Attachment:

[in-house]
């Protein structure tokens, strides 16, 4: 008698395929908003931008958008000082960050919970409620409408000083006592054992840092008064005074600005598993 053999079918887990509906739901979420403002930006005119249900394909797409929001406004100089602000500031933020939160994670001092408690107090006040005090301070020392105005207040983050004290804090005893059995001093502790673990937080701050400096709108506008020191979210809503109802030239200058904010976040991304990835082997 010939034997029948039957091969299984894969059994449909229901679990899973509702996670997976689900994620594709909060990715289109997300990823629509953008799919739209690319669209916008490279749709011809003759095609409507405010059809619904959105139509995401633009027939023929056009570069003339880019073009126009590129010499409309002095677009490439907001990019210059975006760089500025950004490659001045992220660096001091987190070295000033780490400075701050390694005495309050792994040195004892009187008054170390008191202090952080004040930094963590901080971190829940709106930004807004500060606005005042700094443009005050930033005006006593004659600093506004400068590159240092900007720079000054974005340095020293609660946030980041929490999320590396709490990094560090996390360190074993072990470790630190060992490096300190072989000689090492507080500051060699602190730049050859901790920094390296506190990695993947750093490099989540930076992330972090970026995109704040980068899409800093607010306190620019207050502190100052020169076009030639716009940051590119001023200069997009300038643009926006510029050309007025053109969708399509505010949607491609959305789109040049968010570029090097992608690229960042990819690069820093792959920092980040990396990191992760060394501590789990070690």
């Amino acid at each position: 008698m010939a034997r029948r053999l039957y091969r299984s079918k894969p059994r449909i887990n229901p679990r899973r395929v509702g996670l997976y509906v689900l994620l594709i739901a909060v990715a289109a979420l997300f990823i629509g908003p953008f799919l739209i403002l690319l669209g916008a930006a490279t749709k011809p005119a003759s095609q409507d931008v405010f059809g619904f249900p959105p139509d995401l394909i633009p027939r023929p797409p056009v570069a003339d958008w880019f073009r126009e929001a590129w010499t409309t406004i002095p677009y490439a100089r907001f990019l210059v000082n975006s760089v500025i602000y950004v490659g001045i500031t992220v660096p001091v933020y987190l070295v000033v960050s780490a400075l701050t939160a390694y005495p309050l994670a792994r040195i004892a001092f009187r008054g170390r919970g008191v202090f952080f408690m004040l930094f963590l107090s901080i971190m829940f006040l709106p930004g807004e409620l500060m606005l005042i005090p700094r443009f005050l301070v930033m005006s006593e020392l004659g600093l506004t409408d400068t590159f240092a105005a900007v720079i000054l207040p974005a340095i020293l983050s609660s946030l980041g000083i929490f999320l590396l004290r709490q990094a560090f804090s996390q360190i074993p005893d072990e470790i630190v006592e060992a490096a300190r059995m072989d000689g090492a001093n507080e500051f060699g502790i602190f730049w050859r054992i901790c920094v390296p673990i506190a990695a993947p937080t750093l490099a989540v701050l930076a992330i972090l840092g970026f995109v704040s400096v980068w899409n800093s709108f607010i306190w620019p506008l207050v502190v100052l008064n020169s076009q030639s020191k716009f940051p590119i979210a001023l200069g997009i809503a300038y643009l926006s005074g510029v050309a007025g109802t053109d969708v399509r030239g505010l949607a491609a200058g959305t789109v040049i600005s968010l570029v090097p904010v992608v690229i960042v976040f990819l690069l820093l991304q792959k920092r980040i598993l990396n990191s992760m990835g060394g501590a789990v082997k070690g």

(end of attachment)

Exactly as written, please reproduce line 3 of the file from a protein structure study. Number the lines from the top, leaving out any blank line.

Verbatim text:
């Amino acid at each position: 008698m010939a034997r029948r053999l039957y091969r299984s079918k894969p059994r449909i887990n229901p679990r899973r395929v509702g996670l997976y509906v689900l994620l594709i739901a909060v990715a289109a979420l997300f990823i629509g908003p953008f799919l739209i403002l690319l669209g916008a930006a490279t749709k011809p005119a003759s095609q409507d931008v405010f059809g619904f249900p959105p139509d995401l394909i633009p027939r023929p797409p056009v570069a003339d958008w880019f073009r126009e929001a590129w010499t409309t406004i002095p677009y490439a100089r907001f990019l210059v000082n975006s760089v500025i602000y950004v490659g001045i500031t992220v660096p001091v933020y987190l070295v000033v960050s780490a400075l701050t939160a390694y005495p309050l994670a792994r040195i004892a001092f009187r008054g170390r919970g008191v202090f952080f408690m004040l930094f963590l107090s901080i971190m829940f006040l709106p930004g807004e409620l500060m606005l005042i005090p700094r443009f005050l301070v930033m005006s006593e020392l004659g600093l506004t409408d400068t590159f240092a105005a900007v720079i000054l207040p974005a340095i020293l983050s609660s946030l980041g000083i929490f999320l590396l004290r709490q990094a560090f804090s996390q360190i074993p005893d072990e470790i630190v006592e060992a490096a300190r059995m072989d000689g090492a001093n507080e500051f060699g502790i602190f730049w050859r054992i901790c920094v390296p673990i506190a990695a993947p937080t750093l490099a989540v701050l930076a992330i972090l840092g970026f995109v704040s400096v980068w899409n800093s709108f607010i306190w620019p506008l207050v502190v100052l008064n020169s076009q030639s020191k716009f940051p590119i979210a001023l200069g997009i809503a300038y643009l926006s005074g510029v050309a007025g109802t053109d969708v399509r030239g505010l949607a491609a200058g959305t789109v040049i600005s968010l570029v090097p904010v992608v690229i960042v976040f990819l690069l820093l991304q792959k920092r980040i598993l990396n990191s992760m990835g060394g501590a789990v082997k070690g």